D.C. embraces giant quahogs!

A few days ago the Washington Post announced that the National Zoo in Washington, D.C. is now home to 10 giant clams of the species Tridacna crocea. You may think the National Zoo is a peculiar place for clams especially since the National Aquarium now has a branch in D.C., however the clams are suitably placed in the invertebrate exhibit and I highly recommend you spend time there if you ever make it to the National Zoo. It is one of the quieter exhibits, housed in air conditioning (what’s not to love about that?), and has an exhibit for chambered nautilus, a BCS species favorite.

With all that being said, it seems as though if you want to learn about T. crocea, smallest of all the giant clams species, you’ll have to come to D.C. (or simply read the article in the Post linked above)!

So, I am going to take this opportunity to brief you on a real giant clam. This posts features the largest and most elaborately colored of all the giant clam species, Tridacna gigas (pictured right). This being the largest of all living bivalves, T. gigas holds it own at a whooping 500 lbs, 3 ft 10 in length and 30 in wide. The average male American black bear is about that size. At 500 lbs, it’s no wonder they cannot shut their two shells together (It’s like when I to pack for a weekend vacation).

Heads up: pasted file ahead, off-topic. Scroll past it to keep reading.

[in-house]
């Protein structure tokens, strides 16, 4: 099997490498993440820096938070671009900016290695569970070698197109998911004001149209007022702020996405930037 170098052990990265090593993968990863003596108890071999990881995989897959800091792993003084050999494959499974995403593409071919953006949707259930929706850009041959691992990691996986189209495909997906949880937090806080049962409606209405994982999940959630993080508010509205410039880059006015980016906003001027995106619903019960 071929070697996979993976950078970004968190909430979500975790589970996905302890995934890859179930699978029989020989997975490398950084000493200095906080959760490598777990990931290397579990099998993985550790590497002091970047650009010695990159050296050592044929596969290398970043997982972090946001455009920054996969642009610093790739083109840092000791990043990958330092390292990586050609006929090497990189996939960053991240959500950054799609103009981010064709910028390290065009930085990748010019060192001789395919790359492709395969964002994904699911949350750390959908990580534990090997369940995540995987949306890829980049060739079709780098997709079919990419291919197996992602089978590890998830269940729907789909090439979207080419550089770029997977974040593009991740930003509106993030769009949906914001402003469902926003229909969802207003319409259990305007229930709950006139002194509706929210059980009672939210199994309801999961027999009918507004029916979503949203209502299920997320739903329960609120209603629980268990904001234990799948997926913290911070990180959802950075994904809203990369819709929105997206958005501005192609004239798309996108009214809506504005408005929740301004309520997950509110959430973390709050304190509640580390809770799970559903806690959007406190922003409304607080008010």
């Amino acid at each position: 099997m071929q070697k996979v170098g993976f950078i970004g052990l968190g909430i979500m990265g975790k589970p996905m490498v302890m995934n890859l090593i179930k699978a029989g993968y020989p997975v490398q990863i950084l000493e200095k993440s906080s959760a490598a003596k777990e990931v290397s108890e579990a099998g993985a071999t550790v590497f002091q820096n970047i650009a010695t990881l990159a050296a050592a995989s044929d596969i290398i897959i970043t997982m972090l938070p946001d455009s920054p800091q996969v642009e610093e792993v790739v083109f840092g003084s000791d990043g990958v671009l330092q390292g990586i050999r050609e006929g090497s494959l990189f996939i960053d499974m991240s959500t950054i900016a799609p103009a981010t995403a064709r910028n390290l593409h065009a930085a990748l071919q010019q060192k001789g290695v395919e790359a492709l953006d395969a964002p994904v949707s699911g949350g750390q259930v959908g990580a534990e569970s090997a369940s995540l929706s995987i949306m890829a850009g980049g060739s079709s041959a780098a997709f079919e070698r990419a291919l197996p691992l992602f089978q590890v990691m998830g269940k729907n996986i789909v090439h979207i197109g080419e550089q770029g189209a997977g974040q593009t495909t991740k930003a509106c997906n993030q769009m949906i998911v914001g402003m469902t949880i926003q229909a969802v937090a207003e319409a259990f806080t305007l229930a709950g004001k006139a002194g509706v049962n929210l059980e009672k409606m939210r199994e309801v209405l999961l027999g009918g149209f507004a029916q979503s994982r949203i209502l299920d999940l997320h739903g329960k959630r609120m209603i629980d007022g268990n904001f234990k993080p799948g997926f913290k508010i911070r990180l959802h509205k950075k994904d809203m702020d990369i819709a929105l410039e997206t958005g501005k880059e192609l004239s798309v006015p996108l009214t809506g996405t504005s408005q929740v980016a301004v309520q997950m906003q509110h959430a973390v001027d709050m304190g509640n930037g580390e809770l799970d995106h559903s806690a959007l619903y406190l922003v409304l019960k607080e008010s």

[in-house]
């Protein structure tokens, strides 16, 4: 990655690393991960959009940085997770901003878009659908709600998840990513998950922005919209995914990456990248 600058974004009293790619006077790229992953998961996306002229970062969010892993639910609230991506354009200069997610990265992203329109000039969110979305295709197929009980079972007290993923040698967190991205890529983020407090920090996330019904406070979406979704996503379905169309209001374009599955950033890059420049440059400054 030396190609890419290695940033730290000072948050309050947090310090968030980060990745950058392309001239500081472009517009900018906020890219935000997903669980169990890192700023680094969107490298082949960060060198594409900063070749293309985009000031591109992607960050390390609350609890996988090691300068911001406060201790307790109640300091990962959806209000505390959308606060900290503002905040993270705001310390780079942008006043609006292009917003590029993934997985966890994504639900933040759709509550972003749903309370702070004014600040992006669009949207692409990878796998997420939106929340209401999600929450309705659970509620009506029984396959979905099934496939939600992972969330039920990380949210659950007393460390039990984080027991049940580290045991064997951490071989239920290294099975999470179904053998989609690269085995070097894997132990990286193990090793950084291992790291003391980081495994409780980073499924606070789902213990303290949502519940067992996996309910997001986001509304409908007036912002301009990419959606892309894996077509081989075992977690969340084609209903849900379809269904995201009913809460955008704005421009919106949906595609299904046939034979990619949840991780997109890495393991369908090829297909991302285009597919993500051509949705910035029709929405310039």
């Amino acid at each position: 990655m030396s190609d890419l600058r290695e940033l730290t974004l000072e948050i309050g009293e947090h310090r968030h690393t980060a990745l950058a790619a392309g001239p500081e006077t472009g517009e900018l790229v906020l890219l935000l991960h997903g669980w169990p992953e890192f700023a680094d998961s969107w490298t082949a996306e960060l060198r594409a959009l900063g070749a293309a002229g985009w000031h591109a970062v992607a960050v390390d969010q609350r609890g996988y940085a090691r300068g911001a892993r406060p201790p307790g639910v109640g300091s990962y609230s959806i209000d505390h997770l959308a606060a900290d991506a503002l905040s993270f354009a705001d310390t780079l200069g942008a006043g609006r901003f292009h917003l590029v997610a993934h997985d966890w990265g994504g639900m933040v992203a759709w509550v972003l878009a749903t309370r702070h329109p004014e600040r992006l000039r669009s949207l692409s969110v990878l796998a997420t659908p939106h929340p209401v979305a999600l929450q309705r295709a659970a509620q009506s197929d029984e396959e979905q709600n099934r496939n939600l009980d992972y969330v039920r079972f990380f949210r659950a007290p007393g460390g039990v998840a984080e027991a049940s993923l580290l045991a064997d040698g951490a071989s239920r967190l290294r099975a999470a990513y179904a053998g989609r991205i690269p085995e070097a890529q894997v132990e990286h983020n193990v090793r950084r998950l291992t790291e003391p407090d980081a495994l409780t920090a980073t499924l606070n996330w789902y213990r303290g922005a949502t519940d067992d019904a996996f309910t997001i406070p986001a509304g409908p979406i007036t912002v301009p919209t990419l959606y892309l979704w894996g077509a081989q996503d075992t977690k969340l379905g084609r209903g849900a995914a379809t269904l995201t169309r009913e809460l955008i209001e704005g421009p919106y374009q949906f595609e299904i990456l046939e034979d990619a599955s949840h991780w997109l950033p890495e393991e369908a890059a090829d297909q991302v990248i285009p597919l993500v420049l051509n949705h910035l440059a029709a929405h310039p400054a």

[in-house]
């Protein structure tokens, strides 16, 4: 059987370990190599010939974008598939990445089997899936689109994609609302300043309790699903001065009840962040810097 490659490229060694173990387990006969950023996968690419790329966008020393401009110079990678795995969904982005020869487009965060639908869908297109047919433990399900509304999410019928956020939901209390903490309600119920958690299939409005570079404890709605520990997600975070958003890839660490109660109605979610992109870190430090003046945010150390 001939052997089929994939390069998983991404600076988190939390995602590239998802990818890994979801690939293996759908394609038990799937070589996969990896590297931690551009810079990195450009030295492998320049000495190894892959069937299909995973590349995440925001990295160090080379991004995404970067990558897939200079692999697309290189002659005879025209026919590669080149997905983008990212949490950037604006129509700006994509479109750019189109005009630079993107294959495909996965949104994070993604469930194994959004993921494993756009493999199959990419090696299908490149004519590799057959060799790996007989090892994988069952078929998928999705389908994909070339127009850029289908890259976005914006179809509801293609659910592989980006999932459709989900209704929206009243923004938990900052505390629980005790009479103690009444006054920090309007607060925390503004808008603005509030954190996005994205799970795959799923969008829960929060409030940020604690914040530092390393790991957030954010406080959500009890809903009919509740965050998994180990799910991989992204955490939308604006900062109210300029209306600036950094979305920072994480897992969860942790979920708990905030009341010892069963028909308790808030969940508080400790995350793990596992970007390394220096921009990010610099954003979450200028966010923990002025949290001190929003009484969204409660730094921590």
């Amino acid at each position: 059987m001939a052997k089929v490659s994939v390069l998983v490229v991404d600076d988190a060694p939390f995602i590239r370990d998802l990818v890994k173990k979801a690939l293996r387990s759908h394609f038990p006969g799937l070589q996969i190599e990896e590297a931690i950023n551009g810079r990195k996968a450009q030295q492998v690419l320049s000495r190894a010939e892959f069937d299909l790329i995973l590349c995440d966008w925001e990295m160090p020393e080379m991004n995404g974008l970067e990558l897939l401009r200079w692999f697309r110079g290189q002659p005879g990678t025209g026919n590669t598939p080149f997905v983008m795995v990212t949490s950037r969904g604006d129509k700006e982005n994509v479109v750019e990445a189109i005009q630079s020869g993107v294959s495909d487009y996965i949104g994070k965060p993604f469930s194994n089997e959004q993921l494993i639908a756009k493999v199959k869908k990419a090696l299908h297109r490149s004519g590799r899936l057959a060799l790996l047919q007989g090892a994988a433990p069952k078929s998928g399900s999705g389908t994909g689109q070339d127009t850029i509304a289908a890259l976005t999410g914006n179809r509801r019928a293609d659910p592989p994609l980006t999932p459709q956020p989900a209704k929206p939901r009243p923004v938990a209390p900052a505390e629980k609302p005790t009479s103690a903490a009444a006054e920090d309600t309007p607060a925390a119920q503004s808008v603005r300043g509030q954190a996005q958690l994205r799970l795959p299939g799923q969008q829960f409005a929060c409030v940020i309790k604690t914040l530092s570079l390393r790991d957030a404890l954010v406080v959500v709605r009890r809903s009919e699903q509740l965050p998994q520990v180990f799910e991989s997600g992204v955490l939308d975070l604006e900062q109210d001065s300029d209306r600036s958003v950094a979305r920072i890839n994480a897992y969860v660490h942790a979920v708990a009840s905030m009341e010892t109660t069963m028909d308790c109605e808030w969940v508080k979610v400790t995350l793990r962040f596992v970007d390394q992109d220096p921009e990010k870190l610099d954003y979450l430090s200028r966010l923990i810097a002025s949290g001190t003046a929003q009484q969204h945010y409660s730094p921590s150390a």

These hermaphrodites, found in the Indo-Pacific, are planktonic when young and sessile as adults. The diet of these placid creatures is algae as they are filter feeders.

There is concern among conservationists that T. gigas is being exploited as they are harvested for food (a delicacy in Japan) and is a popular acquisition in the aquarium trade.

I wonder what creature would win if pitted against each other: the giant clam, T. gigas, or the largest sea urchin, Sperosoma giganteum? Maybe that deserves further thought in a future post.
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Image (c) manandmollusc.net.

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